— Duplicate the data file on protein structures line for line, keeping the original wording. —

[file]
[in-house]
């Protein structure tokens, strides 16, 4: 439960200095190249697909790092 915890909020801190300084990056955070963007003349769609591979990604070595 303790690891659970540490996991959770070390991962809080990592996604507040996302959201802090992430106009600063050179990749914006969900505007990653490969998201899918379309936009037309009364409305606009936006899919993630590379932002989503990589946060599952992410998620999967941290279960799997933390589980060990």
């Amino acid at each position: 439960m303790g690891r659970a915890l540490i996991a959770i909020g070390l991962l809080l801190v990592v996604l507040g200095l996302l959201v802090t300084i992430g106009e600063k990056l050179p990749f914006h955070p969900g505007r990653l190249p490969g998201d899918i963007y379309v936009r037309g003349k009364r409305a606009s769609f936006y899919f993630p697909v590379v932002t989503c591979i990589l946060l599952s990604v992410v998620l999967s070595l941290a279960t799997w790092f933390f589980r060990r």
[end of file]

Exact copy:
[in-house]
């Protein structure tokens, strides 16, 4: 439960200095190249697909790092 915890909020801190300084990056955070963007003349769609591979990604070595 303790690891659970540490996991959770070390991962809080990592996604507040996302959201802090992430106009600063050179990749914006969900505007990653490969998201899918379309936009037309009364409305606009936006899919993630590379932002989503990589946060599952992410998620999967941290279960799997933390589980060990």
């Amino acid at each position: 439960m303790g690891r659970a915890l540490i996991a959770i909020g070390l991962l809080l801190v990592v996604l507040g200095l996302l959201v802090t300084i992430g106009e600063k990056l050179p990749f914006h955070p969900g505007r990653l190249p490969g998201d899918i963007y379309v936009r037309g003349k009364r409305a606009s769609f936006y899919f993630p697909v590379v932002t989503c591979i990589l946060l599952s990604v992410v998620l999967s070595l941290a279960t799997w790092f933390f589980r060990r």